Current Age: 26
Last season: 77 GP, 35 G, 41 A
Contract: 1 year, $6 million AAV
Timo Meier is in the final year of his four-year, $24 million contract. He was the team’s MVP last year, setting career-highs in goals (35), assists (41) and points (76). Meier was the driving force last year and there is little expectation that this year will be any different, especially entering a contract year. If you enjoyed the will-he-or-won’t-he with Hertl last season, buckle up for the sequel.
Meier enters the season as the Sharks’ undisputed best winger and arguably the best forward and best player, period. He is entering the prime of his career and is going to have every opportunity to make the most of it. How Meier handles the pressure of a looming contract decision or a potential mid-season trade to another team is the question. Mike Grier has made it pretty clear that it will be up to Meier if he wants to stay or facilitate a trade. If Meier wants to stay, the Sharks will probably be looking at an eight-year deal worth upwards of $9 million annually. If Meier makes it clear he isn’t willing to re-sign, then the Sharks could be looking at a potential haul for the retool, reload, rebuild.
The absolute floor season for Timo Meier is 50 points and that would be a huge disappointment coming off of last season. Playing the entire year with Thomas Hertl and putting up major minutes on what should be an improved power play (Quinn’s power plays ranked 17th, 7th and 14th in his three seasons with the New York Ranger) could lead to Meier posting monster numbers. He should easily be a point-per-game player this year, and if everything breaks in his favor, Meier could be flirting with a 90-point season.
Current Age: 29
Last season: 70 GP, 6 G, 11 A
Contract: 1 year, $850,000 AAV
Returning to the Sharks in the 2020 off-season, Matt Nieto has established himself as a defensive forward who can chip in a few goals. He was re-signed last year to a two-year, $850,000 annual contract last off-season and primarily played on a defensive third line with Nick Bonino and Andrew Cogliano. He ranked fourth among Sharks forwards last year with 121 minutes on the penalty kill.
Nieto is on the final year of his deal and will most likely slot in on Nico Sturm's wing. He uses his speed to forecheck and create pressure for opposing players and can get loose for the occasional breakaway. He should continue to be a staple on the penalty kill that ranked second in the league last year. The expectation is that Nieto will most likely be dealt at the trade deadline to a team looking to shore up their penalty kill, much like how Cogliano was dealt for a future fifth-rounder last season.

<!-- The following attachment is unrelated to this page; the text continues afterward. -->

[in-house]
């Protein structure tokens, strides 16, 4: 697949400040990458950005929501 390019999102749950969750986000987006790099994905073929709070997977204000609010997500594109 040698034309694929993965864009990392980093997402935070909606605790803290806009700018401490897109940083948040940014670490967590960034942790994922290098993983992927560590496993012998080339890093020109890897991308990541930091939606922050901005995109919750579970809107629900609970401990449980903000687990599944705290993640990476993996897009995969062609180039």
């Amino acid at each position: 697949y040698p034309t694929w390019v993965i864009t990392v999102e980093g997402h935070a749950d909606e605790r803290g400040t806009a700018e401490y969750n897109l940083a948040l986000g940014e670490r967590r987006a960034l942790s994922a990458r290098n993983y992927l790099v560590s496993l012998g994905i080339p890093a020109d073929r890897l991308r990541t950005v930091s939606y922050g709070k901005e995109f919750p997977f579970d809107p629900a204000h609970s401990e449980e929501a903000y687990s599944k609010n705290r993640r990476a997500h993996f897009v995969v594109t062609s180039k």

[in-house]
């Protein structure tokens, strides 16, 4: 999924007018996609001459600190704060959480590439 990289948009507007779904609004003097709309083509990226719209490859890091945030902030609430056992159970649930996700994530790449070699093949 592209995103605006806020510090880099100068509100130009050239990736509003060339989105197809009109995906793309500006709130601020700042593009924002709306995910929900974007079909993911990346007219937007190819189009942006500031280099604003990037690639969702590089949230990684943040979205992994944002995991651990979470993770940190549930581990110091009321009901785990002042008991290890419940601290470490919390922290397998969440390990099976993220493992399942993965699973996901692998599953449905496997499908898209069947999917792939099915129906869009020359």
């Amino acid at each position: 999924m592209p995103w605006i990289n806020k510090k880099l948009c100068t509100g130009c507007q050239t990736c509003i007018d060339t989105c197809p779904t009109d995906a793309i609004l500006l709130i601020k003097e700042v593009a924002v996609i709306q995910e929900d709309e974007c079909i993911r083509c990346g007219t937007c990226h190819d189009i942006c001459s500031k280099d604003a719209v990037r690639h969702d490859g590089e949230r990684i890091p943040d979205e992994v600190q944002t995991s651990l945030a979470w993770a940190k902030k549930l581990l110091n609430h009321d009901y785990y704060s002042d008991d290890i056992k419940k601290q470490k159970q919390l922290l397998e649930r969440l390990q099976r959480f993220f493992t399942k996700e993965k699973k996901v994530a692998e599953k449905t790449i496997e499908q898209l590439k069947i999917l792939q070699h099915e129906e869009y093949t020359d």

Matt Nieto played an elevated role last season due to the lack of depth and was deployed in odd situations (remember when Nieto started overtime?). The addition of players like Lindblom and Kunin means Nieto should be slotted in a more favorable position on the fourth line, where he can focus on playing solid defense and being one of the team’s best penalty killers. He should land in the 10-15 point range and will most likely end his season on a contender.
Current Age: 23
Last season: 35 GP, 7 G, 2 A
Contract: 1 year, $842,500 AAV (ELC)
Scott Reedy started last season in the AHL and showed off his scoring touch with 18 goals in 37 games (good for second on the team). That earned him 35 NHL games, scoring seven goals in that time. He enters this season fighting for a spot on the opening night roster, but will most likely be starting the year in the AHL once again.
Reedy has quickly developed a knack for scoring goals at all levels. He ranked second among rookies in goals last year, despite playing almost half as many games as Jonathan Dahlen, who netted 12 goals while playing top-six minutes. Though shooting at 21 percent is far from sustainable over the course of a full season, he has proven to be a goal-scorer and should get an extended look during the season. The crowded roster means it will likely come in relief.
While Reedy will most likely start the season in the AHL, he will probably be first in line for a call-up. He is the classic tweener — too good for the AHL, but not quite established as an NHL player. If he can continue to work on rounding out his game, he should be able to get back in the NHL, where his ability to score in the paint could be make him a future 20-goal scorer, if he has the right linemates around.
Current Age: 27
Last season: 74 GP, 9 G, 11 A (with Minnesota Wild and Colorado Avalanche)